For her part, Armida Alisjahbana, Executive Secretary of the Economic and Social Commission for Asia and the Pacific, or ESCAP, told UN News that while “significant progress” has been made in her region, economic and social inequalities persist.

“Growing disparities in income and wealth disproportionately affect women, especially those in vulnerable situations”, she said, pointing out that “for every 10 men who are in employment, there are only six women working”.

What’s more, she lamented, “women are over-represented in low-paying jobs, with little social protection provisions” and “have less access than men to financial services and productive assets, including land, capital, and information technologies”.

On the political front, Ms Alisjahbana said that women’s representation in Asia and the Pacific continues to be low in comparison with other regions of the world.

“As of 2018, the proportion of seats held by women in the national parliaments is 18 per cent, while the global average is 24 per cent”, she stated.

“Addressing such gaps is not only a matter of attaining fundamental rights for women, but also critical to the inclusive economic growth and sustainable development of the region as a whole” Ms Alisjahbana stressed.

Rola Dashti, Executive Secretary of Economic and Social Commission for Western Asia (ESCWA), shared with UN News her view that leadership is “not a privilege” but a “responsibility with accountability”.

Woman or man, an “all-weather leader” must work “in a responsible, efficient and effective manner to achieve the desirable goals”, she believes.

Ms Dashti expressed pride in that she could be “a good example” of women’s ability to “carry out substantive tasks and achieve the mission assigned”.

Against the backdrop of an Arab region embroiled in conflicts, war, displacement and grave economic and environment crises, the ESCWA chief said this situation aggravates the already “complicated task” of meeting SDG5.

She painted a picture of the existing problems facing women, “such as domestic and sexual violence; unemployment; and discrimination in public office” and recommended, “within the few years remaining until 2030”, as “the best course of action”, to “identify common priority areas” across Arab countries to help implement responses at the regional level that would “benefit all”.

She assured that ESCWA places women's issues “at the forefront of its work” and underlined that “despite gender stereotypes and cultural barriers”, the aspirations of women and girls “are attainable” with “self-recognition, confidence and perseverance”.

“To every woman and girl, she concluded by saying: “Your horizon is your dream!”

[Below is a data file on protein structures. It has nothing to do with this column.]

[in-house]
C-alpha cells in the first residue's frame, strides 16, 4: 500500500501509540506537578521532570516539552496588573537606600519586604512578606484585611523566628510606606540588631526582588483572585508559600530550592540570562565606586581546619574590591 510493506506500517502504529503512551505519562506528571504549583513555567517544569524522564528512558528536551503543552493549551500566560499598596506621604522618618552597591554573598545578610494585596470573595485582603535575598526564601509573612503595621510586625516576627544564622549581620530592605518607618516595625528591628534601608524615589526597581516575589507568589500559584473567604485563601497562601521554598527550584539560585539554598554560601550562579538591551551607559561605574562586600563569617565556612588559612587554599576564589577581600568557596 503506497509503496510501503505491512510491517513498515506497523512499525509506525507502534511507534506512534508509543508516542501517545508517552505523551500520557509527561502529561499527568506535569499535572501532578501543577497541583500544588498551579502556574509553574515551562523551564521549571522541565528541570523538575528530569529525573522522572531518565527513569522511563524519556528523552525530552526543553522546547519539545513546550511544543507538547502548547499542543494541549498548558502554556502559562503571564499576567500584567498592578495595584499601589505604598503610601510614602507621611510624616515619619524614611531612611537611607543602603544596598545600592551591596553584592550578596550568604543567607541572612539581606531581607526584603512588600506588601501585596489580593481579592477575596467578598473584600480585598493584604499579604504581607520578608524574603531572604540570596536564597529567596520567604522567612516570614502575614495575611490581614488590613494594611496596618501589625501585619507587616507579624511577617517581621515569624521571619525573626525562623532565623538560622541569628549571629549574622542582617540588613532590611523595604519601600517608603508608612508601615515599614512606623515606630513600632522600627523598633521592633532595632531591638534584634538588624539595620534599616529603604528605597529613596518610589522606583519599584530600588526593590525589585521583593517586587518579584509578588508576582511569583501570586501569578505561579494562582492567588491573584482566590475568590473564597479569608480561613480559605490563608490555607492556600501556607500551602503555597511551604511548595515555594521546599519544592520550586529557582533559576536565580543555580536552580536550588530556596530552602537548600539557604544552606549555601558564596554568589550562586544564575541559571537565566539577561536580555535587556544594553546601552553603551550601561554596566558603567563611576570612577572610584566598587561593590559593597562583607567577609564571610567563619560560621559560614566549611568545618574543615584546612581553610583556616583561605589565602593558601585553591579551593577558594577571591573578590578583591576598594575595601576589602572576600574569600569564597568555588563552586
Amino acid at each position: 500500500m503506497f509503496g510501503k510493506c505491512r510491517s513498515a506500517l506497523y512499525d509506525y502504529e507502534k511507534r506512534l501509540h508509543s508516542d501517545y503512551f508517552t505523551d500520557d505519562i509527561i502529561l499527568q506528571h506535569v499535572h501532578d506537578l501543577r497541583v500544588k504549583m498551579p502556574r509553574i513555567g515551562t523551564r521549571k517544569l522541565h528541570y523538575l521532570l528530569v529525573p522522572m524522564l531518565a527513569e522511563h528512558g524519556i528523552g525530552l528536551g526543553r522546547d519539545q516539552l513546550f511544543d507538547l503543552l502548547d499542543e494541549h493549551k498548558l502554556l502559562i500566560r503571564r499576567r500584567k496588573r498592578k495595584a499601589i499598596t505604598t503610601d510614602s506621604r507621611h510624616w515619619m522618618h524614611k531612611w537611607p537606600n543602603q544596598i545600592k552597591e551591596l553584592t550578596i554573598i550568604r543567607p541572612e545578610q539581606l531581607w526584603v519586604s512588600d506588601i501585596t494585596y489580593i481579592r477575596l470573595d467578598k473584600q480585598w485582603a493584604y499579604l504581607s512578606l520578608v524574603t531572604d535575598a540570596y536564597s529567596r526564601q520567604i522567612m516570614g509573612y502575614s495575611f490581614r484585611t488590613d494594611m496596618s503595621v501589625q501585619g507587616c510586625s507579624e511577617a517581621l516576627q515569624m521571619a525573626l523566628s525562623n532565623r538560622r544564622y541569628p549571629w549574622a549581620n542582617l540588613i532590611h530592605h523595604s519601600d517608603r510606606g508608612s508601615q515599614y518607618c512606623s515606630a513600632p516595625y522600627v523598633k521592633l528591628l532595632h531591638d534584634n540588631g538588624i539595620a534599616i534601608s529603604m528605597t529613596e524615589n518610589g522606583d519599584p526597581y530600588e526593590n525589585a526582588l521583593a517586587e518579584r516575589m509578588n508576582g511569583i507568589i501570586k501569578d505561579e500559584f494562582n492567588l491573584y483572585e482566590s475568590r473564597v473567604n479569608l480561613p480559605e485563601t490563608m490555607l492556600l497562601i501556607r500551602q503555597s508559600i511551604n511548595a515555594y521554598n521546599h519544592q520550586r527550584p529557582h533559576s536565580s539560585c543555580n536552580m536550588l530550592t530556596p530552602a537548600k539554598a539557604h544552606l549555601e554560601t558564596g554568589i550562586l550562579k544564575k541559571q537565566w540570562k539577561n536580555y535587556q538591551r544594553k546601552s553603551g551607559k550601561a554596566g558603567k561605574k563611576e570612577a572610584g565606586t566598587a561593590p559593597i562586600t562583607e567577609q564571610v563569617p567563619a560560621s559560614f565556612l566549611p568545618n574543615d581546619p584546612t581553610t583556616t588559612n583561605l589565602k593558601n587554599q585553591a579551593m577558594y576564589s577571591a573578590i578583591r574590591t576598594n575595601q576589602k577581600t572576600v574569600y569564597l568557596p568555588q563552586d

Although UN News was unable to arrange an interview with Vera Songwe, Executive Secretary of the Economic Commission for Africa (ECA), prior to publication, it is clear that she too is committed to the Secretary-General’s 2030 Agenda and working tirelessly in support of gender equality on the continent.

UNi XC-SNU 1409

More News
'Peepal 918': A symbol of Indo-Pak bonhomie at Jammu’s border village

'Peepal 918': A symbol of Indo-Pak bonhomie at Jammu’s border village

26 Nov 2019 | 6:33 PM

By Vishal Bharti
Octroi Post (Suchetgarh), Nov 26 (UNI) Decades of ‘sweet and sour’ relations have gone by but ‘Peepal 918’—located at ‘No Man’s Land’ still stands tall as a symbol of peace and bonhomie between India and Pakistan along International Border here, some 30-kilometres from Jammu City.

see more..
Poverty, urbanization, climate change and poor eating choices driving unhealthy diets

Poverty, urbanization, climate change and poor eating choices driving unhealthy diets

20 Oct 2019 | 2:38 PM

Kolkata, Oct 20 (UNI) An alarmingly number of children are suffering the consequences of poor diets and a food system that is failing them, UNICEF warned in a new report on children, food and nutrition.

see more..
Food consumption patterns in India reveal that child diets are largely starved of proteins and micronutrients

Food consumption patterns in India reveal that child diets are largely starved of proteins and micronutrients

17 Oct 2019 | 1:23 PM

Kolkata, Oct 17 (UNI) A report released recently by Comprehensive National Nutrition Survey (CNNS), sponsored by UNESCO, shows that in India 35 per cent of children under five are stunted, 17 per cent are wasted and 33 per cent are underweight.

see more..
Green Gurukulam: Atypical school

Green Gurukulam: Atypical school

12 Oct 2019 | 3:29 PM

By Radhika Tiwari
New Delhi, Oct 12 (UNI) Can schools ever be imagined without a curriculum, classrooms and textbooks?
I reckon, not.

see more..
Tourist hotspot Al Badayer Oasis welcomes guests in UAE

Tourist hotspot Al Badayer Oasis welcomes guests in UAE

08 Oct 2019 | 3:45 PM

Sharjah, Oct 8 (UNI) Nature lovers and adventure seekers looking for a true taste of the Emirati lifestyle don’t have to look any further.

see more..